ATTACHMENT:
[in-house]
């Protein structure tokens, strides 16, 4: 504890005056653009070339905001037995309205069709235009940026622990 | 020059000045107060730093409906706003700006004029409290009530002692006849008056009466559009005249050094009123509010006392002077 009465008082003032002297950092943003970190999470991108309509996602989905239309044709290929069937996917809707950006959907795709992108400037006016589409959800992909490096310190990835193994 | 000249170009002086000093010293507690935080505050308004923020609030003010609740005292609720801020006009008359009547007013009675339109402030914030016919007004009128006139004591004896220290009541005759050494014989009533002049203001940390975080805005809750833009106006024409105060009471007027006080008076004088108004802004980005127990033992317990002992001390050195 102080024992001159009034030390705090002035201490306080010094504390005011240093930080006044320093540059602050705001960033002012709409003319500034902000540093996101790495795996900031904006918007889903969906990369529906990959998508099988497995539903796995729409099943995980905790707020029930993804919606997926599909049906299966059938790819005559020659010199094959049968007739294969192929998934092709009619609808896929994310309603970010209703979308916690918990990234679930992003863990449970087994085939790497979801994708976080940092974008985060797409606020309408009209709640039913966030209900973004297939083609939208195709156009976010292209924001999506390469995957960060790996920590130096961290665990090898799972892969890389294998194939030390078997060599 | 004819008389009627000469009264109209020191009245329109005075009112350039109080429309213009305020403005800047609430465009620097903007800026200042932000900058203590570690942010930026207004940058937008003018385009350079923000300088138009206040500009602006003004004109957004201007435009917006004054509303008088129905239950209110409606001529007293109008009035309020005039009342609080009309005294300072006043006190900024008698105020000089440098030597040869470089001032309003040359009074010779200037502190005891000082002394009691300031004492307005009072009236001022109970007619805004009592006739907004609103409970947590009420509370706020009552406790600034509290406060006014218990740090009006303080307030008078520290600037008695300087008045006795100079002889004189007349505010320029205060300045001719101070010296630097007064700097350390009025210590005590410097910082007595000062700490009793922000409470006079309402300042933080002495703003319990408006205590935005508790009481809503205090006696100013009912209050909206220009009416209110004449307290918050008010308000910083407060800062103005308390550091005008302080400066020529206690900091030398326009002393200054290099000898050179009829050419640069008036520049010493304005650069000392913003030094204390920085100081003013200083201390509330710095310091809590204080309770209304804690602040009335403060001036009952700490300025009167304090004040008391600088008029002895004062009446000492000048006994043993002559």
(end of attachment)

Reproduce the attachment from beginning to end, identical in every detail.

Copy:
[in-house]
């Protein structure tokens, strides 16, 4: 504890005056653009070339905001037995309205069709235009940026622990 | 020059000045107060730093409906706003700006004029409290009530002692006849008056009466559009005249050094009123509010006392002077 009465008082003032002297950092943003970190999470991108309509996602989905239309044709290929069937996917809707950006959907795709992108400037006016589409959800992909490096310190990835193994 | 000249170009002086000093010293507690935080505050308004923020609030003010609740005292609720801020006009008359009547007013009675339109402030914030016919007004009128006139004591004896220290009541005759050494014989009533002049203001940390975080805005809750833009106006024409105060009471007027006080008076004088108004802004980005127990033992317990002992001390050195 102080024992001159009034030390705090002035201490306080010094504390005011240093930080006044320093540059602050705001960033002012709409003319500034902000540093996101790495795996900031904006918007889903969906990369529906990959998508099988497995539903796995729409099943995980905790707020029930993804919606997926599909049906299966059938790819005559020659010199094959049968007739294969192929998934092709009619609808896929994310309603970010209703979308916690918990990234679930992003863990449970087994085939790497979801994708976080940092974008985060797409606020309408009209709640039913966030209900973004297939083609939208195709156009976010292209924001999506390469995957960060790996920590130096961290665990090898799972892969890389294998194939030390078997060599 | 004819008389009627000469009264109209020191009245329109005075009112350039109080429309213009305020403005800047609430465009620097903007800026200042932000900058203590570690942010930026207004940058937008003018385009350079923000300088138009206040500009602006003004004109957004201007435009917006004054509303008088129905239950209110409606001529007293109008009035309020005039009342609080009309005294300072006043006190900024008698105020000089440098030597040869470089001032309003040359009074010779200037502190005891000082002394009691300031004492307005009072009236001022109970007619805004009592006739907004609103409970947590009420509370706020009552406790600034509290406060006014218990740090009006303080307030008078520290600037008695300087008045006795100079002889004189007349505010320029205060300045001719101070010296630097007064700097350390009025210590005590410097910082007595000062700490009793922000409470006079309402300042933080002495703003319990408006205590935005508790009481809503205090006696100013009912209050909206220009009416209110004449307290918050008010308000910083407060800062103005308390550091005008302080400066020529206690900091030398326009002393200054290099000898050179009829050419640069008036520049010493304005650069000392913003030094204390920085100081003013200083201390509330710095310091809590204080309770209304804690602040009335403060001036009952700490300025009167304090004040008391600088008029002895004062009446000492000048006994043993002559």